Bett’s 34th year, held at London’s ExCel arena from 24–27 January was, as always, packed to the rafters with educators, edtech enthusiasts, and a huge range of companies, from established giants like Microsoft and Google, to the sector’s up-and-comers, stationed within the Bett Futures section of the arena, reserved especially for start-ups.
The tech industry famously moves at lightning speed, and so Bett is a great place to catch up on all the latest innovations. The theme of this year’s event was Industry 4.0 and preparing the next generation for jobs that don’t even exist yet. The technological capability of the students I was able to speak to at Bett was incredible, as was their interest in the process of learning. Students from Brookmead School have recently won a 3D printer from Ultimaker, thanks to last year’s Year 6 students’ innovative designs to make use of nearby empty land to help their local community. The students have been able to utilise their tech to both further their learning, and even to print 3D Christmas decorations which they then sold to help fundraise for their school.
These entrepreneurial primary school students completely embodied the atmosphere of Bett – the excitement, the innovation, and the pure joy at using technology to create things they could otherwise not create.
One stallholder – BESA member Studentnomic – is a prime example of what these interested and creative students could achieve, if they continue to expand their technological knowledge. There are many ways to describe Studentnomic; creators of mobile apps for schools, and an innovative start-up. But one of the most extraordinary things about this edtech company is revealed through the fact that its Chief Executive and Co-founder, Tim Collins, was unable to attend Bett… because he was sitting an A-level exam.
This 17-year-old entrepreneur is running a successful company alongside a team of his school-age peers and has even gained BESA membership – an important milestone for any edtech company. This is truly where Bett stands apart from other trade shows. Speaking to Bett’s Managing Director, Simon Presswell, I began to understand why the show has remained so successful. Its philosophy is unshakeable, its methods reactive. On this year’s show, Simon said: “This year we’ve made a conscious decision to have four [stages], as opposed to last year’s 13. The main arena is now floor-to-ceiling cloaked in acoustic panelling and sound-proofing. I would describe it as our editorial stage.”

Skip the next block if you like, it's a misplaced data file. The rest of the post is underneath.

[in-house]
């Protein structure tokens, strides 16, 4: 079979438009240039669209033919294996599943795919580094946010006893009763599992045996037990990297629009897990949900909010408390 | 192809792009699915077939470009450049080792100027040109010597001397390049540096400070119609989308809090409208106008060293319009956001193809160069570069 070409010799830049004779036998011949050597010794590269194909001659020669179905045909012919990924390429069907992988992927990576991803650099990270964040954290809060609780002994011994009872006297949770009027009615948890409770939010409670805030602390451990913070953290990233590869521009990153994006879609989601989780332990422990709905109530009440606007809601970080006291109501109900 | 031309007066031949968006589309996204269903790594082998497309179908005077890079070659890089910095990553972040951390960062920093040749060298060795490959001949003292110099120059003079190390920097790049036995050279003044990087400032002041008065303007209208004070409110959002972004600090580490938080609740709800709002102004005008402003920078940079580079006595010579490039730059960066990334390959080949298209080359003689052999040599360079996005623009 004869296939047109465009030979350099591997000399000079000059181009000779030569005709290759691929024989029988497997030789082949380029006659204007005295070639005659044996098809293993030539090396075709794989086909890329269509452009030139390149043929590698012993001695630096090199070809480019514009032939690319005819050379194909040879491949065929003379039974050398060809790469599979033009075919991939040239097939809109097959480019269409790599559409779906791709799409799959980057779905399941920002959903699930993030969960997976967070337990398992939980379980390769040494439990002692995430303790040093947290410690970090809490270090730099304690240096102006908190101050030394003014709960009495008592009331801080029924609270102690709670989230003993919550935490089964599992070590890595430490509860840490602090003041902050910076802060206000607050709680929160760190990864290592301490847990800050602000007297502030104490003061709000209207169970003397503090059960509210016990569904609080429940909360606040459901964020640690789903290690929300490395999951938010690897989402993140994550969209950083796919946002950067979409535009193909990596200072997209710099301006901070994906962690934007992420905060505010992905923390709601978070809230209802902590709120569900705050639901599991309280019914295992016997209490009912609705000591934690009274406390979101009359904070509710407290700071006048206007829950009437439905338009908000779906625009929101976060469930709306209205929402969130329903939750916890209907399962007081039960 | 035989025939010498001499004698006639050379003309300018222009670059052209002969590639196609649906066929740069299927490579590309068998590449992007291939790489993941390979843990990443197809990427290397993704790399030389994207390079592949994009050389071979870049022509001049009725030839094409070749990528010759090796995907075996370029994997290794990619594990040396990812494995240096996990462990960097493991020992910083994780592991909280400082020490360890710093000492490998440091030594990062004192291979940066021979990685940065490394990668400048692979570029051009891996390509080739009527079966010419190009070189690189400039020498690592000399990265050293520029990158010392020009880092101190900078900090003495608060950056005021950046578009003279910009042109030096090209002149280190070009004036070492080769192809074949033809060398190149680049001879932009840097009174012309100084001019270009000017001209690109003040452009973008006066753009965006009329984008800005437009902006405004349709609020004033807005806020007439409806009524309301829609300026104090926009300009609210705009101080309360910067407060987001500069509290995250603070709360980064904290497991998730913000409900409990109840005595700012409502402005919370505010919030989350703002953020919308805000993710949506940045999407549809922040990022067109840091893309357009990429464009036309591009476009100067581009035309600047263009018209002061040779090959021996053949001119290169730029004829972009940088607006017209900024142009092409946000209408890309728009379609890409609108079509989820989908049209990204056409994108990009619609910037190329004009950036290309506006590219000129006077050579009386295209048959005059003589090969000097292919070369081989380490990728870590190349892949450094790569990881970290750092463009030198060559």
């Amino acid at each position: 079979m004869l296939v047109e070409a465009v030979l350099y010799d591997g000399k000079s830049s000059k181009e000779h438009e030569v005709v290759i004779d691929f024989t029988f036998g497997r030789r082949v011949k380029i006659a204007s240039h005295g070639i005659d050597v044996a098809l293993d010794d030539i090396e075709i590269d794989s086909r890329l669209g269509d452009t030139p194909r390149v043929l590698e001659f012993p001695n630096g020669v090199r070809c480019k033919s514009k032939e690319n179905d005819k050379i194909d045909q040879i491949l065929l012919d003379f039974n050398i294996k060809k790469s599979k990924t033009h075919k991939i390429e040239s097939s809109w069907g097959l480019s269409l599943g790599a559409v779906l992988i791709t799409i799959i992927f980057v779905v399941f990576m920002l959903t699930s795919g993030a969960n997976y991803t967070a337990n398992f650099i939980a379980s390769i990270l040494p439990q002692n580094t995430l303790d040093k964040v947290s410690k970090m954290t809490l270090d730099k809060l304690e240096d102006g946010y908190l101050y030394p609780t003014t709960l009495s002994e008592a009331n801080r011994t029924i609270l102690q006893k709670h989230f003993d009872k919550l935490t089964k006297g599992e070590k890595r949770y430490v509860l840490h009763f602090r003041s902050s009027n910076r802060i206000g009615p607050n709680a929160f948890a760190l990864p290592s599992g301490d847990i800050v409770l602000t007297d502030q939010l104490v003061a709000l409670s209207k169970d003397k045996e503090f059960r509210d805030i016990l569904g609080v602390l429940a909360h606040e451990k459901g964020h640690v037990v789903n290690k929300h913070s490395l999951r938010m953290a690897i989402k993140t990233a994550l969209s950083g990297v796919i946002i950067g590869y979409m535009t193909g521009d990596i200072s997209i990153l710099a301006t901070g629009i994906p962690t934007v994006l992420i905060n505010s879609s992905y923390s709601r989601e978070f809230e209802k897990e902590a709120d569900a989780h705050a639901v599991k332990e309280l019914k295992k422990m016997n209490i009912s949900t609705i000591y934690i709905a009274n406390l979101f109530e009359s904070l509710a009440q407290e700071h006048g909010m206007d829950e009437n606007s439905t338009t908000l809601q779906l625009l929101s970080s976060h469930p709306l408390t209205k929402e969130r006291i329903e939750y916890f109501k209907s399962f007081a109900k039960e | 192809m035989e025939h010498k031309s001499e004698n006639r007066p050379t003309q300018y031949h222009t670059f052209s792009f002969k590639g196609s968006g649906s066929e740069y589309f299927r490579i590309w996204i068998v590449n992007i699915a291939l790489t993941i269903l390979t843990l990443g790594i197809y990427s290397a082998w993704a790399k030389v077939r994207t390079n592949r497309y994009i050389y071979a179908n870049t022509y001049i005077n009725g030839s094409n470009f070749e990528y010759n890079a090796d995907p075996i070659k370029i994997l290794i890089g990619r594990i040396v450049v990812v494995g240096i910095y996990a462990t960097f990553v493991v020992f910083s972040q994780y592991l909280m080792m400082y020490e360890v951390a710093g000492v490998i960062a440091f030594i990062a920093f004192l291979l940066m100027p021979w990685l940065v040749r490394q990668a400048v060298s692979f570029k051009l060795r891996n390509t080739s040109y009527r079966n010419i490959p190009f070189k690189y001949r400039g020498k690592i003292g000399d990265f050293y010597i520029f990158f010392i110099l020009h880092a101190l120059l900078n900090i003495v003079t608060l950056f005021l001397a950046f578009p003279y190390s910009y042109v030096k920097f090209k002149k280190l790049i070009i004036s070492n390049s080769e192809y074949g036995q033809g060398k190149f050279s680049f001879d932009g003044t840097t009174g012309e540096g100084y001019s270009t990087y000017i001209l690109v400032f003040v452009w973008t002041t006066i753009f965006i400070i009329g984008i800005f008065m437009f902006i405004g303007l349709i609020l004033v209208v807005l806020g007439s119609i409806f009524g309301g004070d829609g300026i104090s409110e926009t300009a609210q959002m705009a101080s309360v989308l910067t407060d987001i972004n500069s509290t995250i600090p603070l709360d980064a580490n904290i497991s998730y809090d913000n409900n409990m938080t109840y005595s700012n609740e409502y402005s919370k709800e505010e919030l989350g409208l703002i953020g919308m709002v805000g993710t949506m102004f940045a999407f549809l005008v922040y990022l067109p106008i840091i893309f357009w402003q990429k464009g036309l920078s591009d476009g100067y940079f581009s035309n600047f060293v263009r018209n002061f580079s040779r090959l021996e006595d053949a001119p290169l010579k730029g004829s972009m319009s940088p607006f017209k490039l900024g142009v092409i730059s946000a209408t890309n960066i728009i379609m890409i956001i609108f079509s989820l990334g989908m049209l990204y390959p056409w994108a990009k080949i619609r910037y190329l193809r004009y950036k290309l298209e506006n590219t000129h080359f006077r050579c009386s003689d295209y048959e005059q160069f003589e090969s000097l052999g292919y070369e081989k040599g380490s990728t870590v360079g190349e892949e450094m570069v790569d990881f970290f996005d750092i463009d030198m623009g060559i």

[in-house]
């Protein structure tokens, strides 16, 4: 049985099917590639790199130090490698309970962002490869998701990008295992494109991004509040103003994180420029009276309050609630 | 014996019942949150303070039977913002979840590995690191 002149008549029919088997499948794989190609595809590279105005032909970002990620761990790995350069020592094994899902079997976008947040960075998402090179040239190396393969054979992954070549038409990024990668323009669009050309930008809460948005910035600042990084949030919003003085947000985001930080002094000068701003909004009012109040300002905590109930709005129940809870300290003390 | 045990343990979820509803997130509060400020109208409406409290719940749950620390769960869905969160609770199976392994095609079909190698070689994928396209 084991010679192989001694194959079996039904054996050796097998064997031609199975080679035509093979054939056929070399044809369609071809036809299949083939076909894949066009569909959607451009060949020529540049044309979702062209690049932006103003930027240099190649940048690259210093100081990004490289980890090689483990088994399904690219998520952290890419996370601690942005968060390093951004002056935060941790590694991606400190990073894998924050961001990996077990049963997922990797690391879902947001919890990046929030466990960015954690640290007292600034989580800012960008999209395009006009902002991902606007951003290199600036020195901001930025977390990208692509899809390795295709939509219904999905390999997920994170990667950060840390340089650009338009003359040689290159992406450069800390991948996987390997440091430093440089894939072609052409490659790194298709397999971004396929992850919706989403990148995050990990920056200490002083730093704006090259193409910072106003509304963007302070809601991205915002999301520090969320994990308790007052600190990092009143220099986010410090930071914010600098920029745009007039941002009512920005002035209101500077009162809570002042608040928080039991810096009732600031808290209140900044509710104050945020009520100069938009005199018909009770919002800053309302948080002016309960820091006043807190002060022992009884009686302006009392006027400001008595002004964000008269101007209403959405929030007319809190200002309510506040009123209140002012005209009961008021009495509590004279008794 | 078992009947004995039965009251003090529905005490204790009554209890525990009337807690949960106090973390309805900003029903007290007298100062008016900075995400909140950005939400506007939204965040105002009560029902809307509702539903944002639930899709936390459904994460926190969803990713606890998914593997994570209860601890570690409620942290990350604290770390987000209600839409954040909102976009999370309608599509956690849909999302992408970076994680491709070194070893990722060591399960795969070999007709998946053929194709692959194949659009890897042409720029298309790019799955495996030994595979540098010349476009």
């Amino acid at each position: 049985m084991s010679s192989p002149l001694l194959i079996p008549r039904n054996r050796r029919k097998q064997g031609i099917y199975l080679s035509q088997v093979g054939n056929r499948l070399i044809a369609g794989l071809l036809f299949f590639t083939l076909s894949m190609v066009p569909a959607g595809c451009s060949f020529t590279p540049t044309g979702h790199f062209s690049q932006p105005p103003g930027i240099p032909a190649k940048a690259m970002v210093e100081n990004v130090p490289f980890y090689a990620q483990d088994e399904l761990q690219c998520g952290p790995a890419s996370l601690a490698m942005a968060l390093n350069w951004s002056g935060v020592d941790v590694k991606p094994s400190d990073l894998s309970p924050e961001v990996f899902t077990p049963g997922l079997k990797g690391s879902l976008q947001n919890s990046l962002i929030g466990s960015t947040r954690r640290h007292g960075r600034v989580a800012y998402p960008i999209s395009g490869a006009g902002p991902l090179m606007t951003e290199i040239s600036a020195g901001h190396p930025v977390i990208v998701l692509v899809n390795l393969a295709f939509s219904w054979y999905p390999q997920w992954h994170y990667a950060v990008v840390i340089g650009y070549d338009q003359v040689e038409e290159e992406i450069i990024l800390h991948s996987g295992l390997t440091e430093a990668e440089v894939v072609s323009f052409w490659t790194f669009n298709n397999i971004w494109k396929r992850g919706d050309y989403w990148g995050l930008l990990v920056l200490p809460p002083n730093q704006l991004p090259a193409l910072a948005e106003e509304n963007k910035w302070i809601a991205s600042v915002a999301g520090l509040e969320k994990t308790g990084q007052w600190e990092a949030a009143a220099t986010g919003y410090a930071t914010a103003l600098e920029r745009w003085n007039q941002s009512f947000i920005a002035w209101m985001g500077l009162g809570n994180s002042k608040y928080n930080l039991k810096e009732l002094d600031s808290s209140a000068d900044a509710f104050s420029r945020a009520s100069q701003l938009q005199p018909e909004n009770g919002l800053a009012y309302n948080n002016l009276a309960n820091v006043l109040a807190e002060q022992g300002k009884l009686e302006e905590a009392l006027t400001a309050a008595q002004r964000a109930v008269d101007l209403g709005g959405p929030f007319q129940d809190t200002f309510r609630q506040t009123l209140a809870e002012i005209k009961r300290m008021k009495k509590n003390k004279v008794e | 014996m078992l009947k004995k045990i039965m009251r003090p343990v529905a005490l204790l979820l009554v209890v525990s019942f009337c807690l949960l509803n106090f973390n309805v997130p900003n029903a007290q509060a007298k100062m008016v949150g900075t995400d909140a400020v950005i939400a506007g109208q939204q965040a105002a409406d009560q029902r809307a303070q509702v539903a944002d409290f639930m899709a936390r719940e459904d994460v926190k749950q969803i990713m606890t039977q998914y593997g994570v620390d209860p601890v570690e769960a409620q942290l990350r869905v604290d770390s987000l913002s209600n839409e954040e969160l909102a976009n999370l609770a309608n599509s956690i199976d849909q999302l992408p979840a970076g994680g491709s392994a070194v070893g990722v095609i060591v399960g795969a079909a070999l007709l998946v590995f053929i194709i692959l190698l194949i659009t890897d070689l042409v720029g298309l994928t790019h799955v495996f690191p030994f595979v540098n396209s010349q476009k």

Simon explained that one of the principle reasons behind the difference in the main arena this year, is that the theme of the event – the fourth industrial revolution, helping to prepare the children of today for the jobs of tomorrow – was an essential lens through which issues within education were to be viewed. This meant that the main arena needed to be curated specifically to addressing these issues; informing and connecting people. Simon continued: “We produced a call for content and said that we’d be really interested in hearing from anybody that has a compelling educational story that can demonstrate educational outcomes. We wanted to hear what they thought about, what they did, how they deployed the idea, and what difference it made.”
This democratic opening of the main stage, combined with rehearsing and polishing help from the Bett team, meant that the arena was completely full during almost every session. This connection between educators, students – who were also a part of some of the panels – and edtech businesses meant that ideas were shared and solutions to problems discussed by the people who are on the front line of our education system.
There are so many elements to the Bett show that it would be impossible to address them all in one readable review. But if there is one thing that I took away from this year’s event more than anything else, it is the pure passion that exists within the edtech community, and how, when learners’ and teachers’ needs are placed at the centre of the discussion, even if the Wi-Fi is at best questionable, the outcome is almost magical.
– The Rt Hon Anne Milton MP opened Bett 2018 – Bill Rankin, Lord Adonis, Baroness Beeban Kidron, Helen Skelton, Natasha Kaplinsky and many other dynamic speakers also took to the stage
– The new Post 16 Theatre explored (amongst many other things) how European students are enabling life on Mars with VR
– This year’s show saw the launch of the new annual survey for innovation in education – the Bett Innovation Index – which shares key findings across edtech and student engagement and wellbeing
For information on Bett 2019, visit www.bettshow.com